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Modelling Dust Processing and Evolution in Extreme Environments as seen by Herschel Space Observatory

Abstract : The main goal of my PhD study is to understand the dust processing that occurs during the mixing between the galactic interstellar medium and the intracluster medium. This process is of particular interest in violent phenomena such as galaxy-galaxy interactions or the "Ram Pressure Stripping'' due to the infalling of a galaxy towards the cluster centre.Initially, I focus my attention to the problem of dust destruction and heating processes, re-visiting the available models in literature. I particularly stress on the cases of extreme environments such as a hot coronal-type gas (e.g., IGM, ICM, HIM) and supernova-generated interstellar shocks. Under these conditions small grains are destroyed on short timescales and large grains are heated by the collisions with fast electrons making the dust spectral energy distribution very different from what observed in the diffuse ISM.In order to test our models I apply them to the case of an interacting galaxy, NGC 4438. Herschel data of this galaxy indicates the presence of dust with a higher-than-expected temperature.With a multi-wavelength analysis on a pixel-by-pixel basis we show that this hot dust seems to be embedded in a hot ionised gas therefore undergoing both collisional heating and small grain destruction.Furthermore, I focus on the long-standing conundrum about the dust destruction and dust formation timescales in the Milky Way. Based on the destruction efficiency in interstellar shocks, previous estimates led to a dust lifetime shorter than the typical timescale for dust formation in AGB stars. Using a recent dust model and an updated dust processing model we re-evaluate the dust lifetime in our Galaxy. Finally, I turn my attention to the phenomenon of "Ram Pressure Stripping''. The galaxy ESO 137-001 represents one of the best cases to study this effect. Its long H2 tail embedded in a hot and ionised tail raises questions about its possible stripping from the galaxy or formation downstream in the tail. Based on recent hydrodynamical numerical simulations, I show that the formation of H2 molecules on the surface of dust grains in the tail is a viable scenario.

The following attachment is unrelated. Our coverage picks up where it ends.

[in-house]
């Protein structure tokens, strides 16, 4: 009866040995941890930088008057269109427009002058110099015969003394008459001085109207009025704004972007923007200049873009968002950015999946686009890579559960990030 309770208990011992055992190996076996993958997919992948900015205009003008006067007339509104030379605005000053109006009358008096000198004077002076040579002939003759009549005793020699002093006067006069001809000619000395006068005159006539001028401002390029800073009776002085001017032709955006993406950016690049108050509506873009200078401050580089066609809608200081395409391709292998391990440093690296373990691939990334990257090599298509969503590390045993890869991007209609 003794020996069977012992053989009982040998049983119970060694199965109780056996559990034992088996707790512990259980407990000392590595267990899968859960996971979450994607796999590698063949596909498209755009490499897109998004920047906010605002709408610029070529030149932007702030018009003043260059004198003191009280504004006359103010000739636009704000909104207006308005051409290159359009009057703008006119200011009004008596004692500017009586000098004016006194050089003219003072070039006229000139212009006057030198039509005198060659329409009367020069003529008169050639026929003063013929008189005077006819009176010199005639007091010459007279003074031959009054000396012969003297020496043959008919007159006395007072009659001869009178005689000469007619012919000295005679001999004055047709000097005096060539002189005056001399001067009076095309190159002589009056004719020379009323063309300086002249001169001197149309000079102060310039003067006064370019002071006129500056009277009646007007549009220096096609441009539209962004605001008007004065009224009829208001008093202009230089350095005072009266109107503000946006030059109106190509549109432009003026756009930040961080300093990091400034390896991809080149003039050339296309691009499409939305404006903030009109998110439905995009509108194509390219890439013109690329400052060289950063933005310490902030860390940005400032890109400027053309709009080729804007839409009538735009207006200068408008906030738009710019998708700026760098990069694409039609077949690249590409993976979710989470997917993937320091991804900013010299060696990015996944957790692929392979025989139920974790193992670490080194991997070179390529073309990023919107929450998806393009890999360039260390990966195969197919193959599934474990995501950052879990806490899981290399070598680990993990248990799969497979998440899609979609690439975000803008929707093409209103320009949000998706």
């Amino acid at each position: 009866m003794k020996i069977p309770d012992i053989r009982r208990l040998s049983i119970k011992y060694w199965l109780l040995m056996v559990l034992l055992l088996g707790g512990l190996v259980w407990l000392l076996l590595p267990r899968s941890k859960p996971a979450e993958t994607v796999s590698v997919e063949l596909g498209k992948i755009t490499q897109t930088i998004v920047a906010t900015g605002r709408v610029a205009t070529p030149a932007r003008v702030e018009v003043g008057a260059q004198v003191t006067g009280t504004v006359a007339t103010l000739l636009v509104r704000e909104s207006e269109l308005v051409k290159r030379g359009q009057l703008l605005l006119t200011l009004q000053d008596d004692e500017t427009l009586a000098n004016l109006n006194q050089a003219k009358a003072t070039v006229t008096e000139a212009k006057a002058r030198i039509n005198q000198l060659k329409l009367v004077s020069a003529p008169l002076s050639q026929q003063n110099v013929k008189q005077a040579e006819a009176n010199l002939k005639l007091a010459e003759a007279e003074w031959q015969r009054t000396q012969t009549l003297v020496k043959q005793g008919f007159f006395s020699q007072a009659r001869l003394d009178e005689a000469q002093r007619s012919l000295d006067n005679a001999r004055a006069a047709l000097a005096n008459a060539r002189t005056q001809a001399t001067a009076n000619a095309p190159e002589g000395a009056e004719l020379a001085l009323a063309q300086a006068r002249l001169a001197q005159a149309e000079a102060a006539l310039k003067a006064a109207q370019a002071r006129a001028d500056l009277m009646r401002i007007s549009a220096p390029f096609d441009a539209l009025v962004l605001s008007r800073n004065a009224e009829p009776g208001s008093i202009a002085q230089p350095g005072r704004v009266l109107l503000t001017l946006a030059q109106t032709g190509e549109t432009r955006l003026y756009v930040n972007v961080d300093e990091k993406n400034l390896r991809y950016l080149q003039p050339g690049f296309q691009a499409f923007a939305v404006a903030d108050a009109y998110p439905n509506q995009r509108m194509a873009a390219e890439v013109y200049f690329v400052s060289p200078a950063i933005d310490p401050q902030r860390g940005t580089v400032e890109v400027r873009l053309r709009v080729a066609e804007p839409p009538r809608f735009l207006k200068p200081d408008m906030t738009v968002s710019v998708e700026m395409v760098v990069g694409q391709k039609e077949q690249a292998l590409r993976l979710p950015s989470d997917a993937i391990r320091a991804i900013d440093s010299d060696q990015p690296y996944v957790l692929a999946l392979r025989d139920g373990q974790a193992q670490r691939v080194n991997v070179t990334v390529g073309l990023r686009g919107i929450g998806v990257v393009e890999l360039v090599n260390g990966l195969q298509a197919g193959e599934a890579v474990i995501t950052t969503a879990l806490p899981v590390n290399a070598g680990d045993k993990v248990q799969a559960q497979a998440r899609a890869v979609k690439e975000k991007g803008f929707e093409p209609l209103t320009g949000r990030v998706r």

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  • HAL Id : tel-01126887, version 1




Marco Bocchio. Modelling Dust Processing and Evolution in Extreme Environments as seen by Herschel Space Observatory. Galactic Astrophysics [astro-ph.GA]. Université Paris Sud - Paris XI, 2014. English. ⟨NNT : 2014PA112184⟩. ⟨tel-01126887⟩



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